Several major religions exhibit complex attitudes towards self-mutilation and adornment. Judaism, Islam, and Christianity forbid marking the body and associate it with sin. Still, many people apparently have continued to feel a need for confirmation of their religion and their religious journeys by marking their bodies. This ethnographic study focuses on the recent situation in pilgrimage tattooing, utilising the local and daily processes of a tattoo shop called Razzouk Tattoo located in the Christian quarter of the old city of Jerusalem. The aim of this paper is not only to give a panoptic view of the tattoo studio but also to shed light on the transformations that take place in pilgrimage tattooing. In addition, I also want to demonstrate how the client-tattoo bearers legitimise their own tattoos through various narratives that ascribe deep semantic meaning to their images and words. To do this, I will first give a brief historical background of the pilgrimage tattoo tradition in the Holy Land, followed by a discussion of the transition from traditional pilgrim-tattoos to current trends, to create new specific categories of tattoo bearers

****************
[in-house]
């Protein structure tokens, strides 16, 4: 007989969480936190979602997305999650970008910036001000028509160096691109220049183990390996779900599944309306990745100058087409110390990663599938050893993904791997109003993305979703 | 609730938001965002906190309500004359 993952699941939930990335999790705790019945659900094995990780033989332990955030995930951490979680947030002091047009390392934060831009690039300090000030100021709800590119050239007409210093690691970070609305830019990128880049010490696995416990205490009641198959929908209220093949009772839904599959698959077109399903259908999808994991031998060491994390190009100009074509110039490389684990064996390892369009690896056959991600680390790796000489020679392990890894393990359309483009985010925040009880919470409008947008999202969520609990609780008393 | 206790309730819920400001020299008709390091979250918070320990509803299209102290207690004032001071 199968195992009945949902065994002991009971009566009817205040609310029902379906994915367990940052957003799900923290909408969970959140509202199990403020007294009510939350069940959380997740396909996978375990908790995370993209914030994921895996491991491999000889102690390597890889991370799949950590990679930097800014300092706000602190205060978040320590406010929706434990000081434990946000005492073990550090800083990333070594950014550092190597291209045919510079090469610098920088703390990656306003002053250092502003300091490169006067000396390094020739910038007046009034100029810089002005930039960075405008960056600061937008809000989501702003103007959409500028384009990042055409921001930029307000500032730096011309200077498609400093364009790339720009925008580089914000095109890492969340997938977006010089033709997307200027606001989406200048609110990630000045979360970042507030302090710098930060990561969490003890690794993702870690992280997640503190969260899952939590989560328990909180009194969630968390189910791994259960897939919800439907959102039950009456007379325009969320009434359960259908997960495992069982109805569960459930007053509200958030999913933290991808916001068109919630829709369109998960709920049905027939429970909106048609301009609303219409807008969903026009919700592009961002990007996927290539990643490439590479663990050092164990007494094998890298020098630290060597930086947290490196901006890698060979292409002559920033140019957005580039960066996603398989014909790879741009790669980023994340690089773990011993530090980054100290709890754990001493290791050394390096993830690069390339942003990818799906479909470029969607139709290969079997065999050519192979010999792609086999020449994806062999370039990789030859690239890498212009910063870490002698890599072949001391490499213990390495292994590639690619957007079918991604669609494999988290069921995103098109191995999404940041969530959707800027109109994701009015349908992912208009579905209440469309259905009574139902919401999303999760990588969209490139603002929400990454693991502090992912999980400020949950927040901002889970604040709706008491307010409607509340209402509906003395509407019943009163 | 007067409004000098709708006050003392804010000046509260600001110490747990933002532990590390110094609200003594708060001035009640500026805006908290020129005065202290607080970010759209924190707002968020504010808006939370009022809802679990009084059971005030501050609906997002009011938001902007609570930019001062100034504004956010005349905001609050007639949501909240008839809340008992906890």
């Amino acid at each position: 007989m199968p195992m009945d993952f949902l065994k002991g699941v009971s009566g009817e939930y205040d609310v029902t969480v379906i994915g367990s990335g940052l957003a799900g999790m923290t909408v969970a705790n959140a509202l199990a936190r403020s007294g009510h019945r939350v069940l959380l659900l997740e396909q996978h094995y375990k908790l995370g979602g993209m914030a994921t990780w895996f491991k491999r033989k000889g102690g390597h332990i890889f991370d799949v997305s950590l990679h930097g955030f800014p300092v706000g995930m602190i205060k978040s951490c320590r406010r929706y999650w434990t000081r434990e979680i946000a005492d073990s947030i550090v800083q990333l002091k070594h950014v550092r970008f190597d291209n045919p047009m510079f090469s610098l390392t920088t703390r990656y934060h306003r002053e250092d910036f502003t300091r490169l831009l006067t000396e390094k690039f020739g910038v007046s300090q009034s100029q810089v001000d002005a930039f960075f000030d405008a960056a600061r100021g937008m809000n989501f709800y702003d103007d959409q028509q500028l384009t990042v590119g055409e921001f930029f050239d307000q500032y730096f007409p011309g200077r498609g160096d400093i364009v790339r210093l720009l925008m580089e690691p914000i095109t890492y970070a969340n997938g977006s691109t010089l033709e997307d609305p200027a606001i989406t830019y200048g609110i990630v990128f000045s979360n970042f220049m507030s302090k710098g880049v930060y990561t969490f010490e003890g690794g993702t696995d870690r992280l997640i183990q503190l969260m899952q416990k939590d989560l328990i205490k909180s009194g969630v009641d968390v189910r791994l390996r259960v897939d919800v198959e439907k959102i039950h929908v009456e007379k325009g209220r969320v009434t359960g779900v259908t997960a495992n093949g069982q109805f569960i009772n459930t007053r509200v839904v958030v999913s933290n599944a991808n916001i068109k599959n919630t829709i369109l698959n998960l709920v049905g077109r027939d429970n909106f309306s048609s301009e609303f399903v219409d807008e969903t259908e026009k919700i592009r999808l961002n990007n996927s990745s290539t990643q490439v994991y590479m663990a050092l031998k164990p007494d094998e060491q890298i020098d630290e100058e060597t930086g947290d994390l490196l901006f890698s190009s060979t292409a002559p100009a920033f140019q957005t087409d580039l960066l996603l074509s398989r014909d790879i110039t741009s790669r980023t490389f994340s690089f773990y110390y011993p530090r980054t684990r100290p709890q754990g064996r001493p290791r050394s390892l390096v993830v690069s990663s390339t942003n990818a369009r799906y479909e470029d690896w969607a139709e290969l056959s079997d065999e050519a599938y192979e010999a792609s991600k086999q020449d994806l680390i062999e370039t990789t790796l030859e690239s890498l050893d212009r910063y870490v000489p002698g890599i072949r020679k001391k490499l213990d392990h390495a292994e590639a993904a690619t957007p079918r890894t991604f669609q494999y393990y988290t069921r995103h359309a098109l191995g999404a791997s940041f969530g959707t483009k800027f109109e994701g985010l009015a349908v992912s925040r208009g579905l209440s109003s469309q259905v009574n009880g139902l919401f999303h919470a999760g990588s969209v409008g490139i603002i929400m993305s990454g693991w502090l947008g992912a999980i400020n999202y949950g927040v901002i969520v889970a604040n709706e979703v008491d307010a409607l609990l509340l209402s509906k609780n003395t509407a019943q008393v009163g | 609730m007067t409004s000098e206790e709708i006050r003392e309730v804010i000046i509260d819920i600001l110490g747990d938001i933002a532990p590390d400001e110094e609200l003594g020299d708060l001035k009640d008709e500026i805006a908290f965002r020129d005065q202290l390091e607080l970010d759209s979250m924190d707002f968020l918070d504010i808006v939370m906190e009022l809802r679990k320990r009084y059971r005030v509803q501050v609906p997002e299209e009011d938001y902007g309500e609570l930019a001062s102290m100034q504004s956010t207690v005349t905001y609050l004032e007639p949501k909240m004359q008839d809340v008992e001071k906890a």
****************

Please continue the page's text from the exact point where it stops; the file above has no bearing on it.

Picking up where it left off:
Creative Commons License

Creative Commons Attribution-NonCommercial-ShareAlike 4.0 International License
This work is licensed under a Creative Commons Attribution-NonCommercial-Share Alike 4.0 International License.



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